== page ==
A small group of climbers who couldn’t find the products they needed decided to make them, leading to the founding of British brands including Rab, Berghaus, Craghoppers, Karrimor, Mountain Equipment and Sprayway. As the book observes: ‘Still worn in the toughest environments imaginable, British outdoor clothing is also now ubiquitous – equally seen on hikers, everyday dog-walkers and vintage gear lovers in east London, Manchester’s Northern Quarter or Tokyo.

Mountain Style

A Craghoppers brochure ad from the 1970s (Image credit: Craghoppers)

Funded through a Kickstarter campaign, Mountain Style: British Outdoor Clothing 1953-2000 is the first illustrated book to tell this story, from the days of postwar austerity, through the colour explosion of the 1980s, to the 1990s, when outdoor clothing became embedded in football and rave subcultures and crossed into the mainstream. It celebrates the outsiders, the problem solvers and the mavericks: the manufacturing pioneers and the mountaineers who from humble beginnings went further, faster and higher – and inadvertently created style classics along the way.

Alongside interviews with those at the birth of the brands, Mountain Style features vintage brochures, adverts and photos, plus new studio photography. From down jackets that summited Everest in 1953 to the first Gore-Tex and multicolored fleeces, via logos, materials and more.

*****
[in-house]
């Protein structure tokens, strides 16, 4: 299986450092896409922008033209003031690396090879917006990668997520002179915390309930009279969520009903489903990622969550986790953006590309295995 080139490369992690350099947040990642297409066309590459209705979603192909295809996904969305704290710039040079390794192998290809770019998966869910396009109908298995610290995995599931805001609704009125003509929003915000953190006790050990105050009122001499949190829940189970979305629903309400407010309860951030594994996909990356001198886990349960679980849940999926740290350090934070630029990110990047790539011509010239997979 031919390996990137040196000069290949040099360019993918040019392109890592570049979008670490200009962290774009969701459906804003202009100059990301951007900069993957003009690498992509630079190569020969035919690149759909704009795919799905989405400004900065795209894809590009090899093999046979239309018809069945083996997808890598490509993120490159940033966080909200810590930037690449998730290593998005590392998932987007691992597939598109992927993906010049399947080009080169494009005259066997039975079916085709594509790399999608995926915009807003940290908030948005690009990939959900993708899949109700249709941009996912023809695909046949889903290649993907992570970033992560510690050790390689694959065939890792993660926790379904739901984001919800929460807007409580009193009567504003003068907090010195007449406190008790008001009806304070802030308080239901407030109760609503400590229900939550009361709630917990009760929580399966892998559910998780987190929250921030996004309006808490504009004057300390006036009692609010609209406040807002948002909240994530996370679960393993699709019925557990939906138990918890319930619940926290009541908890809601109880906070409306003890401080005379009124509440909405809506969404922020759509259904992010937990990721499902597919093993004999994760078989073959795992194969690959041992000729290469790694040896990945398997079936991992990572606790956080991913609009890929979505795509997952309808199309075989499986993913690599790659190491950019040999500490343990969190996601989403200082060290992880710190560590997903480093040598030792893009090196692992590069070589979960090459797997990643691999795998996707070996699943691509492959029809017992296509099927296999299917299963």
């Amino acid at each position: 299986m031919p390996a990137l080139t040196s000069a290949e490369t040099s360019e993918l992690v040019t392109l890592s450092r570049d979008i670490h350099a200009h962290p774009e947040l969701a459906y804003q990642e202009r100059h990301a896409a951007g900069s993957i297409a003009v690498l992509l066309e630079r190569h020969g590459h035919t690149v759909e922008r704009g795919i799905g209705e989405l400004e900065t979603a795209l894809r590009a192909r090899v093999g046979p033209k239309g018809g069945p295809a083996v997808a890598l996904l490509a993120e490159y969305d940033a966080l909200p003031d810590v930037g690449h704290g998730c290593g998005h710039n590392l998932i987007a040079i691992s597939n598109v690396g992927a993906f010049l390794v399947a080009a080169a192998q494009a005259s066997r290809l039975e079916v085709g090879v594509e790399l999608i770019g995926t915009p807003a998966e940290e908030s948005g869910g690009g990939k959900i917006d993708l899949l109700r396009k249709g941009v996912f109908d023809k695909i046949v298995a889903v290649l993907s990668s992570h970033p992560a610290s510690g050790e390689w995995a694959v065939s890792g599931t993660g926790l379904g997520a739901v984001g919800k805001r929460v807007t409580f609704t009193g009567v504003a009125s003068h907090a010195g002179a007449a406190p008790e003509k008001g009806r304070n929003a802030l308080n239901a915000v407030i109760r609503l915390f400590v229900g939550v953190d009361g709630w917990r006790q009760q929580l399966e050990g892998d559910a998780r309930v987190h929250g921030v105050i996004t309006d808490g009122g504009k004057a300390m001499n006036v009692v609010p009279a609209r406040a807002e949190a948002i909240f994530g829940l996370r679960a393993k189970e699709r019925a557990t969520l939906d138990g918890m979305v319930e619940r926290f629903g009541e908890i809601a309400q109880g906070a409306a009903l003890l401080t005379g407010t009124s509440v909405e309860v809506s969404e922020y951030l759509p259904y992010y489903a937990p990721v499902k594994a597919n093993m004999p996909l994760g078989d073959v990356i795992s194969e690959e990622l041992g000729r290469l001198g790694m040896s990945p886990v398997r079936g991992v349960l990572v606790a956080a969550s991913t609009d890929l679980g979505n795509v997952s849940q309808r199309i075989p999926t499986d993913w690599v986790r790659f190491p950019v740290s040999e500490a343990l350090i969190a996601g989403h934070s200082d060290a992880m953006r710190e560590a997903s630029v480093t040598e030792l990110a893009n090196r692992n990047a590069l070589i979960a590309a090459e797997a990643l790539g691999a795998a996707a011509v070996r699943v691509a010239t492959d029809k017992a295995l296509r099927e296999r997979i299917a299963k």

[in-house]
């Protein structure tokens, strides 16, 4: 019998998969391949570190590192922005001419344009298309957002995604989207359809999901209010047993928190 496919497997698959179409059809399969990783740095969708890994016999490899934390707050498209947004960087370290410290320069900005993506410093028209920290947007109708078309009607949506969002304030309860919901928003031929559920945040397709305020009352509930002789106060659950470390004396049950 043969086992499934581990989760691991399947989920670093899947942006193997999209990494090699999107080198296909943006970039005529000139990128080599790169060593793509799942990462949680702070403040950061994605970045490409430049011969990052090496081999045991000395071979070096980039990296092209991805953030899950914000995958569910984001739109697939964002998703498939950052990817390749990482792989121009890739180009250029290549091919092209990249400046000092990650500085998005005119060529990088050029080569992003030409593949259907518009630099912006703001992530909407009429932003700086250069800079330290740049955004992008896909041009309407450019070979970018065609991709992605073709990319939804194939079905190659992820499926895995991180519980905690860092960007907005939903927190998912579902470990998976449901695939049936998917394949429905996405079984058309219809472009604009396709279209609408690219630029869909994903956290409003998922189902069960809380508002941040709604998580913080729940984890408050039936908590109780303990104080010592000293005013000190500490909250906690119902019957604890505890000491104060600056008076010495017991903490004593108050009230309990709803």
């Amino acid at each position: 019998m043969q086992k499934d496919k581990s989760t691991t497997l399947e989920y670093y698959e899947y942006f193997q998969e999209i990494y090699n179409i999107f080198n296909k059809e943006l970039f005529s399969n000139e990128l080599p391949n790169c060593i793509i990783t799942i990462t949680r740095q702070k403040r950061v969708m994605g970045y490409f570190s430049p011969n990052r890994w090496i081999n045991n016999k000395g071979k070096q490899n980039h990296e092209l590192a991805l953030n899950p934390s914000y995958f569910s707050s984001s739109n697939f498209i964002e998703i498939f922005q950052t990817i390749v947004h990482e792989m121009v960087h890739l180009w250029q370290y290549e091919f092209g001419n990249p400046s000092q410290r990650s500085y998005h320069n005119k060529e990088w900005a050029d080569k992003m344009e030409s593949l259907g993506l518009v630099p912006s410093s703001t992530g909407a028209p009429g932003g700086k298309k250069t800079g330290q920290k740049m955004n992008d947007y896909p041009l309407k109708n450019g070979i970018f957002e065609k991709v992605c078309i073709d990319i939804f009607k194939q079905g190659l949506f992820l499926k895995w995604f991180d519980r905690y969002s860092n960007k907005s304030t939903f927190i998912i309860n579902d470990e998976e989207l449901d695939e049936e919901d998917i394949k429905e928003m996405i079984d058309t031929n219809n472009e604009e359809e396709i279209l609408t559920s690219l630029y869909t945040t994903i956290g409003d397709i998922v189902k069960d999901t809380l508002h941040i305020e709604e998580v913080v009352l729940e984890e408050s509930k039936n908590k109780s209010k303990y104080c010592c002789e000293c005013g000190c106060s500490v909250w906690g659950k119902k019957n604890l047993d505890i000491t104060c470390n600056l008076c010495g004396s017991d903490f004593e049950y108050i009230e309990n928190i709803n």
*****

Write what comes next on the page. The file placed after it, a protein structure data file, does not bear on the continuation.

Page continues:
If you love the outdoors and the gear and brands that made it more accessible to more people over the last few decades, this is a fascinating and illuminating read.  

Mountain Style

Rohan - 1978 Everest (Image credit: Leo Dickinson / Rohan)

Peaks to page

I recently spoke to the creators of the book to find out how it had come about. “At Isola Press we publish books about cycling, mountains and the outdoors,” explains Max. “A few years ago we published a book of photos from the Rough-Stuff Fellowship Archive, the world’s oldest off-road cycling club, and I was struck by what the cyclists were wearing: breeches, woollen socks and hats, shirts and Greenspot jackets made of Ventile cotton – very much classic outdoor wear. This amazing trove of archive pictures got me thinking – nobody had ever pulled together something visual about British outdoor clothing.